The Kiswahili Roman Missal also has illustrations prepared by African artists, the Directress of Paulines Publications Africa told ACI Africa, and added, “We even brought Kenyan musicians on board to work on the new musical notes that correspond with the translated phrases for Priests.”

The work of Paulines Publications Africa, the official of the Catholic publishing firm on the continent says, was to facilitate the work on the two liturgical books by taking care of the welfare of the two Liturgical Commissions that were involved in the translation of the books.

“Paulines Publications ensured that the meetings between the KCCB and TEC Liturgy Commissions were smooth and that the members of the Commissions had everything they required,” she said.

“Our editor, Fr. Ronzani Rinaldo, also followed up with the documents and oversaw their proofreading and typesetting. It was also our job to pay the editors of the books,” the Catholic Nun who worked on the project for three years up to its completion told ACI Africa August 18.

The prices of the two liturgical books have been set at KES.3,000 (US$30.00) for the Misale ya Kila Siku and KES.8,000 (US$80.00) for the Misale ya Kiroma.

The books, Sr. Nafula says, can be found in all Catholic bookshops in Kenya. In the Archdiocese of Nairobi, the books can be purchased at Holy Family Basilica, at the Daughters of St. Paul, Gabriella House in Karen, and at the Paulines Publications Africa in Westlands.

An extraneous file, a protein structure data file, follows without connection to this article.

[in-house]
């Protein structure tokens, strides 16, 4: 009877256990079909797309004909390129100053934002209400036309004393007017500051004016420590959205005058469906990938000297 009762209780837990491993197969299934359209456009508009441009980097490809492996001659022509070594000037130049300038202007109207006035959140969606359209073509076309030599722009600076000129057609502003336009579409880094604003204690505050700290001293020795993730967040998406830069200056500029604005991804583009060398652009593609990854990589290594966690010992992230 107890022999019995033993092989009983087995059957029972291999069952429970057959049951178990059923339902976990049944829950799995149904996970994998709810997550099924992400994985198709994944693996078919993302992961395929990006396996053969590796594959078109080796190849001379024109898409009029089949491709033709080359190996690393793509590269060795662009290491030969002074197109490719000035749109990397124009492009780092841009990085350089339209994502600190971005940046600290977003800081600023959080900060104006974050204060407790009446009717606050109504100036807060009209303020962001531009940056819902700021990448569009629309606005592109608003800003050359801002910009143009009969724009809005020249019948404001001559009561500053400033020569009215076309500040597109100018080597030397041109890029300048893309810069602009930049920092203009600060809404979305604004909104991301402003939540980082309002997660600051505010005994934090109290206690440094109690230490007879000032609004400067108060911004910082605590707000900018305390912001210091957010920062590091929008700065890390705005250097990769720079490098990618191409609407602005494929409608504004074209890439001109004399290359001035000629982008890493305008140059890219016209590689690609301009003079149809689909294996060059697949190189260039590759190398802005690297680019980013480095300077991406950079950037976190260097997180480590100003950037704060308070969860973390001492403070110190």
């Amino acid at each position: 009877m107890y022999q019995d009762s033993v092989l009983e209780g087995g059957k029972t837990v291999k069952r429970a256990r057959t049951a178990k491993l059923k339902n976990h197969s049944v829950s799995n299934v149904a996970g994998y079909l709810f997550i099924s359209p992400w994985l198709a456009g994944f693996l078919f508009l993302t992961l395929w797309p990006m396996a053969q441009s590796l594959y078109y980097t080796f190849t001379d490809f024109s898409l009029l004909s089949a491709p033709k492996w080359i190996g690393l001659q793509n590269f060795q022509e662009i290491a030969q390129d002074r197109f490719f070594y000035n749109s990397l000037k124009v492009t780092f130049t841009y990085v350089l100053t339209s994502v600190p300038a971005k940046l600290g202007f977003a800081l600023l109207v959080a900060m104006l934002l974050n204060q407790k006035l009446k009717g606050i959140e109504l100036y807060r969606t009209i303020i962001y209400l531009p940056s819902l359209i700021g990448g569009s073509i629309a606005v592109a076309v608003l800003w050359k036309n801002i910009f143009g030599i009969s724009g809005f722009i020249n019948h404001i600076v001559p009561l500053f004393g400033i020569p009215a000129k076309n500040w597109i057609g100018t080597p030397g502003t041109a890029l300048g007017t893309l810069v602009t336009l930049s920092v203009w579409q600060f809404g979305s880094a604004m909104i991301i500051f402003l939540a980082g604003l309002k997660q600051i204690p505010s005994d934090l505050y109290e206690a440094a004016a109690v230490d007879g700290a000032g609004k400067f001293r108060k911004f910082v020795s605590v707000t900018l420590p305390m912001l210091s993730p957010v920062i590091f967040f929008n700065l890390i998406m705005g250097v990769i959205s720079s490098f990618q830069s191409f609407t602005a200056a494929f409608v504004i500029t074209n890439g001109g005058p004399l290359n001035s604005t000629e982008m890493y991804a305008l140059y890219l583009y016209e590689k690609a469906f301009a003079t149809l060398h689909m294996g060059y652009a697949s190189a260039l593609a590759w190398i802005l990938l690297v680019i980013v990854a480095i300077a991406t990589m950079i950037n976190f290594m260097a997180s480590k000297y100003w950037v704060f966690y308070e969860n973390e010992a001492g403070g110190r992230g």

The Liturgical books will also be available in various Dioceses in Tanzania once printed, the official of Paulines Publications told ACI Africa.

Sr. Praxides Nafula and a section of staff of Paulines-Books Centre in Nairobi posing for a photo holding newly published Misale ya Kilasiku.

Another book, “Sala na Kanuni mpya ya Misa” going for KES.100 (US$1.00) has also been published alongside the other two Liturgical books to reach Christians who cannot afford the Daily Missal.

The book is also aimed at providing a simplified way to understand the new changes, which Sr. Nafula notes “may take a while to sink in.”

“It may take long for the faithful to adjust to changes because there is a specific way they have been observing the liturgy for many years. But with time, everyone will get there,” the Catholic Nun says, adding that the same goes for Priests.

She says that the new liturgical books will also be part of the curriculum for the training of Priests to help them adjust to the changes in Liturgical publications as early as possible.

The members of the Daughters of St. Paul are also going from Parish to Parish in Kenya to create awareness on the new Liturgical books.

“Our work on creating awareness on the two Swahili books started in June after we received a go ahead to publish the books. And we have never stopped. We dedicate the first Sunday of every month to going to Parishes not just to sell books but to also talk about them,” Sr. Nafula told ACI Africa August 18.